The European Court of Justice and the Supremacy of Ec Law

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THE EUROPEAN COURT OF JUSTICE AND
THE SUPREMACY OF EC LAW

I. INTRODUCTION

In the making and promulgation of Community law, the European Court of
Justice (ECJ) plays a crucial role. Many of the fundamental doctrines of EC law are not to be found in the Treaties, or secondary EC legislation, but in the case law of the European Court.

No provision of the Treaty on European Union (TEU) contains an express term regulating the issue of the supremacy between the Community and the various national laws of the Member States. The only implied reference to the issue of supremacy is Article 10[1] of the TEU which imposes a duty on all Member States to adopt appropriate measures to ensure that the obligations of the Treaty are observed, together with an additional duty to abstain from all acts which might jeopardise the achievement of the objectives of the Treaty.

Article 10 states that:

“Member States shall take all appropriate measures, whether general or particular, to ensure fulfillment of the obligations arising out of this Treaty or resulting from action taken by the institutions of the Community. They shall facilitate the achievement of the Community’s tasks.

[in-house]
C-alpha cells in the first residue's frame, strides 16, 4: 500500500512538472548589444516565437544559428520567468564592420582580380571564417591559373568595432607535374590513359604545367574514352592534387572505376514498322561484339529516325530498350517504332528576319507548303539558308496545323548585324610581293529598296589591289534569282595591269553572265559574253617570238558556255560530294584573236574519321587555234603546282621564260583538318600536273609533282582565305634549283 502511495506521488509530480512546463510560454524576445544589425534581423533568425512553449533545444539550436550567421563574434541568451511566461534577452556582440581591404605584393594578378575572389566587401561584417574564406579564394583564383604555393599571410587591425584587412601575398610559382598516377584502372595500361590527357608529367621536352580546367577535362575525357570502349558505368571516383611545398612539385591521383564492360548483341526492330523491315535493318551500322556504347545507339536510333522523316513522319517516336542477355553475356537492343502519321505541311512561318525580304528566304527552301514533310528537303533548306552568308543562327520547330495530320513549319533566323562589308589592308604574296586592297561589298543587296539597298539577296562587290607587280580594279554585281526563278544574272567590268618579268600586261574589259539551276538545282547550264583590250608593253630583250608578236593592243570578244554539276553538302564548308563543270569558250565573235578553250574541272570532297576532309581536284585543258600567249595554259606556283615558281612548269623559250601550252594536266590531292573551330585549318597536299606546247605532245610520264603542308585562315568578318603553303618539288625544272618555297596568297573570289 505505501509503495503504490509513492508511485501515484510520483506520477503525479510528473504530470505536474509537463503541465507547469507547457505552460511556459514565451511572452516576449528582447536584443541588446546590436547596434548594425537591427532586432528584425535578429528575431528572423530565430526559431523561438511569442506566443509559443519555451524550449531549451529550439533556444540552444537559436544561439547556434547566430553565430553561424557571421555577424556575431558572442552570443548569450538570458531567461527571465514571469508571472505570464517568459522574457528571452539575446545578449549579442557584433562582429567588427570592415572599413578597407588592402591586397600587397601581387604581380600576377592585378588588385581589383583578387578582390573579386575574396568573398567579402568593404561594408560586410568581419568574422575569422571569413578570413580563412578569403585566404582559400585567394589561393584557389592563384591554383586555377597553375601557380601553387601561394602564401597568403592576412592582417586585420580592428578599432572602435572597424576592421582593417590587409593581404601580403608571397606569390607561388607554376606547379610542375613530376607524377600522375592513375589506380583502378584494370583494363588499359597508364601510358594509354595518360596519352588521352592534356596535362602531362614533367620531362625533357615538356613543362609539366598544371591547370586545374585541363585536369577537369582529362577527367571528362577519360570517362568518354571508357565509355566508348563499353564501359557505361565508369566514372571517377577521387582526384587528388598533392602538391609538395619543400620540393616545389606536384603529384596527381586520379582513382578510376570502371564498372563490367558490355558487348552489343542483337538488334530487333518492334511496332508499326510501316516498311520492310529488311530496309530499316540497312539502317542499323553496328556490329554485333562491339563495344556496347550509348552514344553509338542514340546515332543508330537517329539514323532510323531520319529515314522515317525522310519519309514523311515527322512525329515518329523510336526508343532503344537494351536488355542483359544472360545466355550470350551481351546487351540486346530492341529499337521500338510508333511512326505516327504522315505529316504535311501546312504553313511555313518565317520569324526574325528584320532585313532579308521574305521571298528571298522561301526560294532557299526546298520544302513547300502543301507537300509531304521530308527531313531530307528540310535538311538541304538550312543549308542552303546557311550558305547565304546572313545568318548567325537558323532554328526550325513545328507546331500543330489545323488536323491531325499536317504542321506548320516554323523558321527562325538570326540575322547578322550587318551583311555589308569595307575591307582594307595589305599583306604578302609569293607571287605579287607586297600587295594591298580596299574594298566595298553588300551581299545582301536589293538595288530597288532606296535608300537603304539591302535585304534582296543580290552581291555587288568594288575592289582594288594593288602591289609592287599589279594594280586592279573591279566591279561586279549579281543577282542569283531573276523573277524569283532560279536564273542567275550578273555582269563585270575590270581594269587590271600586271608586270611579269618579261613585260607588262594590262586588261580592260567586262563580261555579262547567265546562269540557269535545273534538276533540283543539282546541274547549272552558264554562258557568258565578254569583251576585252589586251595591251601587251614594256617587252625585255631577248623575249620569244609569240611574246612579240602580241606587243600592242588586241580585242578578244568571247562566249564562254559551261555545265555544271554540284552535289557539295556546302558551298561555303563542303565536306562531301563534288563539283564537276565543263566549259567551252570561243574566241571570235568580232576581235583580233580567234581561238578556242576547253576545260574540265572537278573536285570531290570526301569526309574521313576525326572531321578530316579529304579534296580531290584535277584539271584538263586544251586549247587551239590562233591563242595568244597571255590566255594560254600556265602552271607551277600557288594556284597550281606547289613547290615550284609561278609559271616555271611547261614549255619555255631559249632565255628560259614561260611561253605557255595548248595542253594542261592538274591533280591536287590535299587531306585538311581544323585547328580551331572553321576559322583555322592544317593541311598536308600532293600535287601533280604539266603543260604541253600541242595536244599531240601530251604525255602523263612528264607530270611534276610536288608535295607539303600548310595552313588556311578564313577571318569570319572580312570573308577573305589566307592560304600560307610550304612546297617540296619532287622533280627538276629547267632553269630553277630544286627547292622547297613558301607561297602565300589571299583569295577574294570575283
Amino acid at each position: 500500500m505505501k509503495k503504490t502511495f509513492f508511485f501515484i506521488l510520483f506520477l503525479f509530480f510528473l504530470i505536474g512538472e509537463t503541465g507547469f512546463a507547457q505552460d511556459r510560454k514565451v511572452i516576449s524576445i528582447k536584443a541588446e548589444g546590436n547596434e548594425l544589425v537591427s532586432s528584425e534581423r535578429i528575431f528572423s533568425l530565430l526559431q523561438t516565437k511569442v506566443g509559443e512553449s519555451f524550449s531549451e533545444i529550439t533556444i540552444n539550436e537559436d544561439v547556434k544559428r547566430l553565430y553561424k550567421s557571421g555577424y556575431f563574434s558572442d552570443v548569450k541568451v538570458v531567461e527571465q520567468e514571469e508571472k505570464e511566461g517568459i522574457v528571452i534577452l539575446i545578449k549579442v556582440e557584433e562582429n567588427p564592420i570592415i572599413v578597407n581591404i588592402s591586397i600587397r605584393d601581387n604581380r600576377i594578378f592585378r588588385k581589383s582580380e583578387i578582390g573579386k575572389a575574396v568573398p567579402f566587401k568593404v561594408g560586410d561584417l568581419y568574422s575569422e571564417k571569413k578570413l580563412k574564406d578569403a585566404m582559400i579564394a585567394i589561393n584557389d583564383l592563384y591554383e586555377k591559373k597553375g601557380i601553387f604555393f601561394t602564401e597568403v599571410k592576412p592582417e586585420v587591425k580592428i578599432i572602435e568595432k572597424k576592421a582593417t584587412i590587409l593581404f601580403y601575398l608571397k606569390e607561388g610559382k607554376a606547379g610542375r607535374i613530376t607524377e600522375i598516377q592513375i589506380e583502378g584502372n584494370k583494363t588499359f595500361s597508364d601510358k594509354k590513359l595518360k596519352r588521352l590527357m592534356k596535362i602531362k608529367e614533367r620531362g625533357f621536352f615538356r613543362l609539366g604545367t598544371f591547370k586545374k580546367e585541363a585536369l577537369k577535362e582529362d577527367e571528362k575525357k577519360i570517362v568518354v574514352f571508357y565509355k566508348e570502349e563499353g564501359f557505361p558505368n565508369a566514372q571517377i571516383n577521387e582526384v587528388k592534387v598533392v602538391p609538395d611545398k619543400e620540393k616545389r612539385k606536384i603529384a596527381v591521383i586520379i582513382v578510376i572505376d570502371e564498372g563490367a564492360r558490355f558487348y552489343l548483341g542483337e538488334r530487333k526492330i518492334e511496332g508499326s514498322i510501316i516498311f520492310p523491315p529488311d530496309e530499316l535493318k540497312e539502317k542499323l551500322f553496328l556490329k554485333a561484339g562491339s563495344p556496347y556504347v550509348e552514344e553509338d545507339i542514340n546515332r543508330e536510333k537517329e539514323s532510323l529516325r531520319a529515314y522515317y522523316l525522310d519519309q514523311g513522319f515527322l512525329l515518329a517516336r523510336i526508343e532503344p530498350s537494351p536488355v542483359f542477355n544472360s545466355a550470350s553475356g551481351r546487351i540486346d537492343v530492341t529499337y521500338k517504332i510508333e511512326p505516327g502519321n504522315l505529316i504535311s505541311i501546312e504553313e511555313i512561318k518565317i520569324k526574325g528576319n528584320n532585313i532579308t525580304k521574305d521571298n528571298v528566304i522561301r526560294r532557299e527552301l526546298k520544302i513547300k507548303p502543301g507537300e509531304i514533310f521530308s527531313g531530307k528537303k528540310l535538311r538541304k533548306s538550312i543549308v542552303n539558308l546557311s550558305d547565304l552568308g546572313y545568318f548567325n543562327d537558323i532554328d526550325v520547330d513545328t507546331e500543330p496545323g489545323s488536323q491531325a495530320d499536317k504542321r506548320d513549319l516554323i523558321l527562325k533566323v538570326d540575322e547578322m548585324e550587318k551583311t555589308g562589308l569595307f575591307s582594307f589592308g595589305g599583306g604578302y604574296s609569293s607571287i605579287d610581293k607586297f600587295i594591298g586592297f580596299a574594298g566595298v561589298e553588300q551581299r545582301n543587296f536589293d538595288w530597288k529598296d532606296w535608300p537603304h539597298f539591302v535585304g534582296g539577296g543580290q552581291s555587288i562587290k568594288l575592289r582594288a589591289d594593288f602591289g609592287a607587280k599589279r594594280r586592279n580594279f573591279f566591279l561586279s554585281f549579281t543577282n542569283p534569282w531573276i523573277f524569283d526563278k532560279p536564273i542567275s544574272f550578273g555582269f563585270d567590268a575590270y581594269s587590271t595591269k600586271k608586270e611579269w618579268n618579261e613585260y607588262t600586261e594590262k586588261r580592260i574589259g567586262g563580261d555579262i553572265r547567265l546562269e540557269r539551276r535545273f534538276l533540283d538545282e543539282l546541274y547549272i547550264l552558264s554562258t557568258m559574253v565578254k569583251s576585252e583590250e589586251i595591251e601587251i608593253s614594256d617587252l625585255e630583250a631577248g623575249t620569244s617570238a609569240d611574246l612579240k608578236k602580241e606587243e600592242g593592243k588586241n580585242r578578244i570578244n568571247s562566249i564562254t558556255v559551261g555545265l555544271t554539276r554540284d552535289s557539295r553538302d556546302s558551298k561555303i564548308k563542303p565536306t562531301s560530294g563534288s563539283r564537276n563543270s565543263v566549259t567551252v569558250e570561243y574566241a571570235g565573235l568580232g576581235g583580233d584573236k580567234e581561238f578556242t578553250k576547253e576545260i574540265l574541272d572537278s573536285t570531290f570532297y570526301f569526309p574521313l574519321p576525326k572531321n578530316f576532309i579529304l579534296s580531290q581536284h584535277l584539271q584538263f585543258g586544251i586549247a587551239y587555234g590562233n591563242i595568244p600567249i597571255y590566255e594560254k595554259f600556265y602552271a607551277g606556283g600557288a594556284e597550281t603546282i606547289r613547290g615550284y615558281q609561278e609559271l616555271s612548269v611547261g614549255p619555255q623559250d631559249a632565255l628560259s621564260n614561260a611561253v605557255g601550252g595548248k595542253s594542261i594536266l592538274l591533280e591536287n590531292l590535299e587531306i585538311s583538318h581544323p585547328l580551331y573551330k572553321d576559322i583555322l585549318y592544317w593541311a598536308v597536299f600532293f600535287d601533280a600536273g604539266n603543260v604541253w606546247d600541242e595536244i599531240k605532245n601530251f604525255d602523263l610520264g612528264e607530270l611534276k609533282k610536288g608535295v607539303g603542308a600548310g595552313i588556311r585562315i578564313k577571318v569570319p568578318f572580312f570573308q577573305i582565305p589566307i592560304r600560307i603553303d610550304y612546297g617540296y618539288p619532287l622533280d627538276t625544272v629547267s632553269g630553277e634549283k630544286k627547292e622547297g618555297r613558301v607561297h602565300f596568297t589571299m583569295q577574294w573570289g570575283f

They shall abstain from any measure which could jeopardise the attainment of the objectives of this Treaty.”.

Thus, the principle of the supremacy of Community law over national law was first established by the European Court of Justice whose role is explicitly stated in Article 220[2] of the TEU:

“The Court of Justice shall ensure that in the interpretation and application of this Treaty the law is observed.”

Prior to an analysis of the doctrine of supremacy and the relevant case law and implementation of the doctrine, an introduction into the composition, structure and practices of the European Court of Justice (ECJ) will be followed.

THE EUROPEAN COURT OF JUSTICE

• Composition and

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